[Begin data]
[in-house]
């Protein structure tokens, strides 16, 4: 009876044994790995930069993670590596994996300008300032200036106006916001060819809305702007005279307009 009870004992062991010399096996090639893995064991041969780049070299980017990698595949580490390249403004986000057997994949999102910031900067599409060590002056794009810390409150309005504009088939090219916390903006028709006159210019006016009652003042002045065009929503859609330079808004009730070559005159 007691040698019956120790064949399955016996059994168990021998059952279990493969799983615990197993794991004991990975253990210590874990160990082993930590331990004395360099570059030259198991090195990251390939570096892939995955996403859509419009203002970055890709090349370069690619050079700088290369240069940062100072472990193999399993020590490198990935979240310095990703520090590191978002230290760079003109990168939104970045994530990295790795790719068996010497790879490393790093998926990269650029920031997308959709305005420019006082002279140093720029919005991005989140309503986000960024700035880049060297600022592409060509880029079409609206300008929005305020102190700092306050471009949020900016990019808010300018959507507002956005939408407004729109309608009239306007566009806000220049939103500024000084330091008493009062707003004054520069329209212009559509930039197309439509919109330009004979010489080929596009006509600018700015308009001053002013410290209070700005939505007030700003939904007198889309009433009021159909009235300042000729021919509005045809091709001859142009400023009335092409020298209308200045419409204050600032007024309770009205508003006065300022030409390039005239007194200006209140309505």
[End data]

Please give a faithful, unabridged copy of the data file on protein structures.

[in-house]
């Protein structure tokens, strides 16, 4: 009876044994790995930069993670590596994996300008300032200036106006916001060819809305702007005279307009 009870004992062991010399096996090639893995064991041969780049070299980017990698595949580490390249403004986000057997994949999102910031900067599409060590002056794009810390409150309005504009088939090219916390903006028709006159210019006016009652003042002045065009929503859609330079808004009730070559005159 007691040698019956120790064949399955016996059994168990021998059952279990493969799983615990197993794991004991990975253990210590874990160990082993930590331990004395360099570059030259198991090195990251390939570096892939995955996403859509419009203002970055890709090349370069690619050079700088290369240069940062100072472990193999399993020590490198990935979240310095990703520090590191978002230290760079003109990168939104970045994530990295790795790719068996010497790879490393790093998926990269650029920031997308959709305005420019006082002279140093720029919005991005989140309503986000960024700035880049060297600022592409060509880029079409609206300008929005305020102190700092306050471009949020900016990019808010300018959507507002956005939408407004729109309608009239306007566009806000220049939103500024000084330091008493009062707003004054520069329209212009559509930039197309439509919109330009004979010489080929596009006509600018700015308009001053002013410290209070700005939505007030700003939904007198889309009433009021159909009235300042000729021919509005045809091709001859142009400023009335092409020298209308200045419409204050600032007024309770009205508003006065300022030409390039005239007194200006209140309505």